July 12, 2024
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July 12, 2024
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How We Communicate

The Anger Addict

Everyone gets angry occasionally; it is a basic human emotion that we express when we are faced with frustrations and emotional hurt out of our control. At times anger can be constructive as it motivates us to get things done. However, that last quality is what also makes it destructive, particularly in a marriage relationship.

Many times, when a couple is arguing they may, unconsciously, trigger childhood anger. What triggers each person’s anger is unique, based on his or her unmet childhood needs and expectations.

Let’s look at a case: Ethan and Debbie, a young couple married less than a year. One of Ethan’s parents was bipolar, and the other had issues of depression as well. To make things worse, neither one of them ever sought counseling or treatment. Whenever his parents did communicate with each other, it would cause emotional havoc. As Ethan grew up, he witnessed the range of anger escalate, with yelling, cursing and fighting in front of the children.

As a teenager Ethan tried being the parent mediator by making suggestions on how to calm his parents’ temper flare-ups. He would say, “Take a timeout and leave the house; this will dampen your arousal before you lose it.” They weren’t interested in his tips for anger management or his so-called anger alternates. He was embarrassed by his parents’ anger outbursts, and he and his siblings would often go to bed early and pretend they were sleeping just not to hear the hostility when his father would come home from work.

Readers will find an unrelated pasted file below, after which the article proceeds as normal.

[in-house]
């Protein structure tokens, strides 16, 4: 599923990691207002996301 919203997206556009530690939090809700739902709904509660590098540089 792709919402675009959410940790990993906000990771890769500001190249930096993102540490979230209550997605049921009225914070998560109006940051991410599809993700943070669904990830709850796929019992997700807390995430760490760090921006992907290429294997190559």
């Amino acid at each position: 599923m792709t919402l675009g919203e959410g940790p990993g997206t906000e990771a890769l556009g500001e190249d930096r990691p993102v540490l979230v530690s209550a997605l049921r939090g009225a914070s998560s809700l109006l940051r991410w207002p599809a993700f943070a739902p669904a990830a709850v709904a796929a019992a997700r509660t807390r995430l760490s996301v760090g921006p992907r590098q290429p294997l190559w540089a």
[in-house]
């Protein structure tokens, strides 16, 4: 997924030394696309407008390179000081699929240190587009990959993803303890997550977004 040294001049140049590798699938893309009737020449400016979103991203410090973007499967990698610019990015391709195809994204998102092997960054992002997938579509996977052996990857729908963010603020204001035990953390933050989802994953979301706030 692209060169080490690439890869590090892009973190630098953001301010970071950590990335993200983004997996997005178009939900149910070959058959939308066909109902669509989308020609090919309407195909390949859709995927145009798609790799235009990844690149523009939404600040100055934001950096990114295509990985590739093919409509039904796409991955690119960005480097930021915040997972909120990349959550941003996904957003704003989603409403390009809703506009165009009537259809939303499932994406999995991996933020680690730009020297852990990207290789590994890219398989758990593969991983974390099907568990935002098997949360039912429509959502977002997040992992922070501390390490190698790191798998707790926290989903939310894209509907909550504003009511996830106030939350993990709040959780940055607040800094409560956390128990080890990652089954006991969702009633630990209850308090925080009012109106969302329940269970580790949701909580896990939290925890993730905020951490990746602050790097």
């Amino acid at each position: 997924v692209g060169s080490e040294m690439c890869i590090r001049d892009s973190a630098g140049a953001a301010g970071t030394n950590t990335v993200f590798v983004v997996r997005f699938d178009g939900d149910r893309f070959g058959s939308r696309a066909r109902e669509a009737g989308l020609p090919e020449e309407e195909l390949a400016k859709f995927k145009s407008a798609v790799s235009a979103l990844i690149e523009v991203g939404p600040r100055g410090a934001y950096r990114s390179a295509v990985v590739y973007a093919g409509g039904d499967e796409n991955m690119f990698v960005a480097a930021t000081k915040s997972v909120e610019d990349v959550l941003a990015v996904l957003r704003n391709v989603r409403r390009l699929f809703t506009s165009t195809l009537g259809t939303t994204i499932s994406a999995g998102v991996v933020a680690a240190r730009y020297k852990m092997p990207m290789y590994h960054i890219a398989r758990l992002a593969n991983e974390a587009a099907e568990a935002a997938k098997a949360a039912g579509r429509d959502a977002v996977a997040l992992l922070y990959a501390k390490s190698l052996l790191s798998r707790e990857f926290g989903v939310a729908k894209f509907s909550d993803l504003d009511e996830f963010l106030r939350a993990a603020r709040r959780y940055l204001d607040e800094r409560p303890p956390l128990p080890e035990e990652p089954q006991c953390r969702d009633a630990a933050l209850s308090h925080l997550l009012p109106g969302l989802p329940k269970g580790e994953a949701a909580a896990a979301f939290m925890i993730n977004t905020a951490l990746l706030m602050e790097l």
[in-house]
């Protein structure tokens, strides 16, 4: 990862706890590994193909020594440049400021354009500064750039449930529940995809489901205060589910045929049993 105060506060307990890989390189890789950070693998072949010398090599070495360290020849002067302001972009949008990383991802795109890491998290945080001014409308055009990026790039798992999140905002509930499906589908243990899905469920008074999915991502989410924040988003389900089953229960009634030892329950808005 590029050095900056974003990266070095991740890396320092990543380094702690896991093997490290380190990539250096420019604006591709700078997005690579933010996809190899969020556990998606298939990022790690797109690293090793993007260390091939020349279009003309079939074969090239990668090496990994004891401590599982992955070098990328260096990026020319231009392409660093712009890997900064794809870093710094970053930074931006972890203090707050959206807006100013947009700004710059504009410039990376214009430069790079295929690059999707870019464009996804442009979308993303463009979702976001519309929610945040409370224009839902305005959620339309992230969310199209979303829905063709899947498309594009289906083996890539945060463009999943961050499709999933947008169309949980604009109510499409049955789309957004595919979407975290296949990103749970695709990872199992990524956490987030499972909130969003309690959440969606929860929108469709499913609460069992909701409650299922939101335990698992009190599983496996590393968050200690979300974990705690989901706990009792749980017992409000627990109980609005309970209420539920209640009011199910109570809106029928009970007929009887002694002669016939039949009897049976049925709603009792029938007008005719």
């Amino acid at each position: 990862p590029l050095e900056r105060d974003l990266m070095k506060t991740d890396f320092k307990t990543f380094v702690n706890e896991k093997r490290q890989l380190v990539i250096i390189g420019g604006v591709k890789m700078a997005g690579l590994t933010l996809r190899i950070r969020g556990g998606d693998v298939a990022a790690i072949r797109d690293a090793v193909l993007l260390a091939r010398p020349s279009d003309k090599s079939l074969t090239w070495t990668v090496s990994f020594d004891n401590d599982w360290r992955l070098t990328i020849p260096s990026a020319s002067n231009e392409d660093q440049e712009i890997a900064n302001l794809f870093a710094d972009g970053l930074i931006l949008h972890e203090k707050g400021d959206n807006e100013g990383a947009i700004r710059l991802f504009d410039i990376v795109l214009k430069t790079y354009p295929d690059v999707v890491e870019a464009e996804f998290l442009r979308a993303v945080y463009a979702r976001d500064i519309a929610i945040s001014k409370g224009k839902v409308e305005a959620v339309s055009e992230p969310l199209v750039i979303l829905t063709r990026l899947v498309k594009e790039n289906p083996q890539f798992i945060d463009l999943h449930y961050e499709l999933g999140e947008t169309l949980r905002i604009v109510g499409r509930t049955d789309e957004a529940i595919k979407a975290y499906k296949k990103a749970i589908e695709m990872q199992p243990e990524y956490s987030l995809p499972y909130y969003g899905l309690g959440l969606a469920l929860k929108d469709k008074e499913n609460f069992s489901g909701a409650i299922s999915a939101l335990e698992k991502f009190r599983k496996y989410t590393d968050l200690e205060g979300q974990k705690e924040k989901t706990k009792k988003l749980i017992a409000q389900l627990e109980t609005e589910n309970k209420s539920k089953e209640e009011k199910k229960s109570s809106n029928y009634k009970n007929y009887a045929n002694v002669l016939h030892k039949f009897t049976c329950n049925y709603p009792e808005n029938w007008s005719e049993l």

I often tell couples that the brain does what’s familiar; what you did in childhood to survive will kill you in your marriage. Now, by nature, Ethan was a kind and giving person, however when he got upset, he would leave the house to give himself a “timeout” until he cooled off. For Debbie, not having a clue as to when he would return was just not acceptable. She had her own issues relating to parental abandonment. Debbie’s father was seldom home. He would often go on business trips, and when he came home, he was tired and not emotionally and physically available to anyone. When Ethan would walk out, Debbie felt anger, hurt and emotional abandonment from childhood. In time, as she continually chose anger to vent her frustration, she realized that her anger not only gave her energy, but it blocked her pain.

What can we do to change our old brain patterns, and build new circuitry? We start with understanding the old thoughts profile along with hypnotherapy to build new circuitry.

Understanding the Brain Thoughts Profile:

It all starts with part of the brain located right behind the eyes called the neocortex. It is for screening, judging and regulating the way our brain responds. It is also the conductor, responsible for sending messages to the other parts of the brain, mainly the amygdala, the alarm bell of the brain. Thus, letting us know whether we are safe or in danger, and determining what type of coping response is required—fight, flight, or freeze. The amygdala is the part of the brain linked with a person’s mental and emotional state.